Guest Op-Ed: Data is the Problem and the Solution for Smart Cities

A textual analysis of Smart City grant applications highlights data challenges for decision makers.

Throughout the year, there are many events focused on discussing different aspects of the transportation industry. From tech-focused meetups like Transportation Techies to highly organized conferences such as the Transportation Research Board annual meeting, I hear the same question time and time again: what is the future of smart cities?

I also hear the same themes: electric vehicles and infrastructure, driverless cars and safety, shared mobility and land-use planning. These are all important issues, and to become “smart”, even the most advanced cities must overcome a host of challenges. Identifying the core of these challenges is critical to moving forward in a smart and sustainable way.

So, what is the biggest challenge for aspiring smart cities?

In short, data issues are the biggest challenge facing smart cities of today and tomorrow. By examining the USDOT Smart City Challenge Dataset, out of the 50 different challenges identified, the top two were data challenges:

  • Limited data to monitor the transportation system, and;
  • Limited tools to support data driven decision-making.

In addition to the $40 million competitive grant, the USDOT Smart Cities Challenge included public-private partnerships to help the winning applicant with funding and other support services. Another core principle of the Smart Cities Challenge is sharing the knowledge and lessons learned with everyone. DOT created a dataset which compiles attributes of the seven finalists’ applications. This dataset aggregates data about the finalist cities in one place (as opposed to seven separate analyses) and provides a great deal of insight.

Rather than honing in on traditional, numerical transportation data such as project costs, travel time savings, and accidents avoided, this data set contains a different source of information: context. The narratives in the applications contain rich detail about the problems cities are trying to overcome today in order to be the smart cities of tomorrow. The words and phrases used in the applications can be quantified using textual analysis to better understand the roadblocks cities are facing today. (Spoiler alert: it isn’t driverless car technology.)

I examined text responses for two sections of the dataset: description and challenges. The description section contained 538 different descriptive phrases used across seven cities’ applications. At first I attempted to analyze the frequency distributions, but there were so many different responses, they did not even fit on one plot. A much less scientific – though much quicker – next step was making a Wordcloud of the most-used terms.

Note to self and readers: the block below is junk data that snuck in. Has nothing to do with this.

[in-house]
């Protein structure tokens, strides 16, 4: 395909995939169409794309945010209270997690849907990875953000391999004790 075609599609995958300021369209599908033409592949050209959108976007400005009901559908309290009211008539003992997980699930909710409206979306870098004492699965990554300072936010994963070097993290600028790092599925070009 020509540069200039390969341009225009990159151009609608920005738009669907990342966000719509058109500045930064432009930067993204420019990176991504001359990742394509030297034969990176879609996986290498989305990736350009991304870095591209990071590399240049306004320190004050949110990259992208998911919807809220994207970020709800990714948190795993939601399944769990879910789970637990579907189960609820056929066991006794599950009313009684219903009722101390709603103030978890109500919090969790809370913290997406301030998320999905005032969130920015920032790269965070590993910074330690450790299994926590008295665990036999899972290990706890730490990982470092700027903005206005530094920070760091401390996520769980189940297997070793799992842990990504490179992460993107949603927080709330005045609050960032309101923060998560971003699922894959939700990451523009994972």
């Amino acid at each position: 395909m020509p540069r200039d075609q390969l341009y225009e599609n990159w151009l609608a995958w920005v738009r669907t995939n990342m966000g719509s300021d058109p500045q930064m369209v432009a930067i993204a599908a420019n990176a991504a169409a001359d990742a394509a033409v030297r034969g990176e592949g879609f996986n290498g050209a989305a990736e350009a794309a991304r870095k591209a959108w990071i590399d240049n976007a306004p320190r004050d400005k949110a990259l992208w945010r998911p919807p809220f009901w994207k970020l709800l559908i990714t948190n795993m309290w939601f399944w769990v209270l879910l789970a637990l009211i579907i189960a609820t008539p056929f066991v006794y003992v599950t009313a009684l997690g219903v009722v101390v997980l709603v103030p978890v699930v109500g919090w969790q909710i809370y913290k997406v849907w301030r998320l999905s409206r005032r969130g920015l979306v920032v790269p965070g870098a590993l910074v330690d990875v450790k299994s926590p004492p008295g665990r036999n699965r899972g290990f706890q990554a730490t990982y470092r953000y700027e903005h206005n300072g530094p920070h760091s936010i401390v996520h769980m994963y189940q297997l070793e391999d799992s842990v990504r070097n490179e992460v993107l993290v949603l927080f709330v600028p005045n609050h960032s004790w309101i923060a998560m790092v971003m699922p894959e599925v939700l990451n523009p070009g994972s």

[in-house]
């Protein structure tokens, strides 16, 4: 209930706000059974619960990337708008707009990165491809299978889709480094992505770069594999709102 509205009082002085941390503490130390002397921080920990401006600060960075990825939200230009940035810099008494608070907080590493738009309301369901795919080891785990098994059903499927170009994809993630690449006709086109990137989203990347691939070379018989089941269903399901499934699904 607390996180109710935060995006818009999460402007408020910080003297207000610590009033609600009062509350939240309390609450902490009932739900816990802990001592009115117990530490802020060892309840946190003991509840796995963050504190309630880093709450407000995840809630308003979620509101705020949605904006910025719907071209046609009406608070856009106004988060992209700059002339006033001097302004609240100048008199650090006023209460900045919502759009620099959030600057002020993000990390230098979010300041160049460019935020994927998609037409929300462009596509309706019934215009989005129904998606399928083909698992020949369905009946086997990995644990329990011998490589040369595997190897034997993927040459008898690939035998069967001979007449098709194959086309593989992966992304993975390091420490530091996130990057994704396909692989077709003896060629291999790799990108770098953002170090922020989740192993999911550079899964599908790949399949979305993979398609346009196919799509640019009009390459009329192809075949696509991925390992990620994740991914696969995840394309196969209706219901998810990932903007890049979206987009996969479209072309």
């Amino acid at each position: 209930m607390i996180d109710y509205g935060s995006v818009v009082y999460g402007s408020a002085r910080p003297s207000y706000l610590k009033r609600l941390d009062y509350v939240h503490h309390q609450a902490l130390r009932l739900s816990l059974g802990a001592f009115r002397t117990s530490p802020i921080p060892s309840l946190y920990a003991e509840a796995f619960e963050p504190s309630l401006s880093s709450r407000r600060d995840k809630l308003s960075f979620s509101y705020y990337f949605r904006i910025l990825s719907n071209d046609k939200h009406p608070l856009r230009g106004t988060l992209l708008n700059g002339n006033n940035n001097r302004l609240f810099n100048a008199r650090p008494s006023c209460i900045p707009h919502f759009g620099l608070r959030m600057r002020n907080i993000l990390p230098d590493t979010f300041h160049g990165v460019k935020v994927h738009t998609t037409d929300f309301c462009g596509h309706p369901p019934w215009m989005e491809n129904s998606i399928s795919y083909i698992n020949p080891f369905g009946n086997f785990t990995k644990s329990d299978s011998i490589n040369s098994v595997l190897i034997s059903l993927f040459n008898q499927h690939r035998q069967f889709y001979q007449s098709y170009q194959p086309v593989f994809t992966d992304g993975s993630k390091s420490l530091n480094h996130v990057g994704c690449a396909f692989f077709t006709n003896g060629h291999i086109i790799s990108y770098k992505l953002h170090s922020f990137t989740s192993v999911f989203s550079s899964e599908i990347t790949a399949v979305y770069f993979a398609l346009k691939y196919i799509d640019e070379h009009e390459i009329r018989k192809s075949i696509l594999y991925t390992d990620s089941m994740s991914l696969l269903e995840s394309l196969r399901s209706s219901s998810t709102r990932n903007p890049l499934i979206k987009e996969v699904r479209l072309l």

Distribution of Smart City Challenge Project Descriptions

Wordcloud of Smart City Challenge Finalists Project Proposals


 Source: USDOT Smart City Challenge Finalists Project Proposals

Now we can see key trends and themes come to light. When I looked at the challenges section, which listed perceived challenges to Smart City projects, a more concrete picture emerged. While the most popular response was N/A*, controlling for the strategy responses corresponding to N/A in conjunction with other responses, a clear pattern emerged. The top ten challenges identified are presented below, and they represent 60 percent of all the challenges the applicants identified.

Top 10 Smart Cities Challenges as a Percent of All Responses

Rank Challenge As a Percent of all Responses
1 Limited Data to Monitor the Transportation System 11.4%
2 Limited Tools to Support Data Driven Decision Making 10.4%
3 Lack of Travel Options 7.3%
4 Freight Delays / Congestion 5.5%
5 Lack of Traveler Information 5.2%
6 Education and Adoption of EVs 5.0%
7 Complexity of Planning / Completing a Trip 4.0%
8 Digital Barriers 3.8%
10 Interoperability, Privacy, and Security 3.7%
10 Poor Air Quality / Harmful Vehicle Emissions 3.7%

Source: USDOT Smart City Challenge Finalists Project Proposals

Ignoring thorough narratives in grant applications such as the USDOT Smart Cities Challenge is to look past valuable context that can help cities better reflect on their own challenges and plan for the future.

Looking at the chart above, it becomes clear that many cities are not focused on technology alone when they develop a vision for how they can become a “smart” city. Instead, they look at how technology can be leveraged to gather and analyze data that will help them make informed decisions for the benefit of their residents.

By using this type of approach – blending conventional and nonconventional data sources and analysis – policymakers can cut through the noise in order to more easily identify the challenges cities face when delivering smart projects and services.


*This is the reason “partnership” is prevalent in the Wordcloud, and not the table. A separate analysis is in progress.

The views expressed above are those of the author and do not necessarily reflect the views of the Eno Center for Transportation.

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